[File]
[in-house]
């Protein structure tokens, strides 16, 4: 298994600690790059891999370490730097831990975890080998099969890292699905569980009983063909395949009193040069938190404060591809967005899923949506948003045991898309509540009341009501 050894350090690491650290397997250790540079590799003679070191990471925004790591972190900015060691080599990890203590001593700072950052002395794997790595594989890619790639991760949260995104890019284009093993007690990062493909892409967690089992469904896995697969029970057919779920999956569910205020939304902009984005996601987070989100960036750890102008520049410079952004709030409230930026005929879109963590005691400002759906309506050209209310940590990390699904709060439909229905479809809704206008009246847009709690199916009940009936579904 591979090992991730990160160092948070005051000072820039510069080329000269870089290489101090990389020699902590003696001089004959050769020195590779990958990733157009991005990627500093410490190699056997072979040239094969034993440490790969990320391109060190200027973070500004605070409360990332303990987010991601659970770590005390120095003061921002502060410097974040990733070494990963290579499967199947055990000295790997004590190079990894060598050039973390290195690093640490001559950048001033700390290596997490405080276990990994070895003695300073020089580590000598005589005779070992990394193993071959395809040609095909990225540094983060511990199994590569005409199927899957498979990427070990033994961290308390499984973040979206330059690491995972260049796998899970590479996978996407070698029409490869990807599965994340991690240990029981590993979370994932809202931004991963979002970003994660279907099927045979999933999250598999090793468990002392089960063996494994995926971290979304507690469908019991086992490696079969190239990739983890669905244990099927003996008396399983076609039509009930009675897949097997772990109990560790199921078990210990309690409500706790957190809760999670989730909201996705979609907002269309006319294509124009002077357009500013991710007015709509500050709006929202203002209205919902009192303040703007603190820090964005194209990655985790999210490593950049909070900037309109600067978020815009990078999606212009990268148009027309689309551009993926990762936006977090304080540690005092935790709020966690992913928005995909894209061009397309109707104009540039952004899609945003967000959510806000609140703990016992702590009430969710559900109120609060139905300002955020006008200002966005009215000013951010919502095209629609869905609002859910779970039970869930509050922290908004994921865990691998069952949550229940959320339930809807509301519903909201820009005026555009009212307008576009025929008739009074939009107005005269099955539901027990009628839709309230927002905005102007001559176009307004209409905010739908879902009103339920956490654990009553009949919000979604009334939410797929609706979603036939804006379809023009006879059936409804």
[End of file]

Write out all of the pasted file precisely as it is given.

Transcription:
[in-house]
């Protein structure tokens, strides 16, 4: 298994600690790059891999370490730097831990975890080998099969890292699905569980009983063909395949009193040069938190404060591809967005899923949506948003045991898309509540009341009501 050894350090690491650290397997250790540079590799003679070191990471925004790591972190900015060691080599990890203590001593700072950052002395794997790595594989890619790639991760949260995104890019284009093993007690990062493909892409967690089992469904896995697969029970057919779920999956569910205020939304902009984005996601987070989100960036750890102008520049410079952004709030409230930026005929879109963590005691400002759906309506050209209310940590990390699904709060439909229905479809809704206008009246847009709690199916009940009936579904 591979090992991730990160160092948070005051000072820039510069080329000269870089290489101090990389020699902590003696001089004959050769020195590779990958990733157009991005990627500093410490190699056997072979040239094969034993440490790969990320391109060190200027973070500004605070409360990332303990987010991601659970770590005390120095003061921002502060410097974040990733070494990963290579499967199947055990000295790997004590190079990894060598050039973390290195690093640490001559950048001033700390290596997490405080276990990994070895003695300073020089580590000598005589005779070992990394193993071959395809040609095909990225540094983060511990199994590569005409199927899957498979990427070990033994961290308390499984973040979206330059690491995972260049796998899970590479996978996407070698029409490869990807599965994340991690240990029981590993979370994932809202931004991963979002970003994660279907099927045979999933999250598999090793468990002392089960063996494994995926971290979304507690469908019991086992490696079969190239990739983890669905244990099927003996008396399983076609039509009930009675897949097997772990109990560790199921078990210990309690409500706790957190809760999670989730909201996705979609907002269309006319294509124009002077357009500013991710007015709509500050709006929202203002209205919902009192303040703007603190820090964005194209990655985790999210490593950049909070900037309109600067978020815009990078999606212009990268148009027309689309551009993926990762936006977090304080540690005092935790709020966690992913928005995909894209061009397309109707104009540039952004899609945003967000959510806000609140703990016992702590009430969710559900109120609060139905300002955020006008200002966005009215000013951010919502095209629609869905609002859910779970039970869930509050922290908004994921865990691998069952949550229940959320339930809807509301519903909201820009005026555009009212307008576009025929008739009074939009107005005269099955539901027990009628839709309230927002905005102007001559176009307004209409905010739908879902009103339920956490654990009553009949919000979604009334939410797929609706979603036939804006379809023009006879059936409804």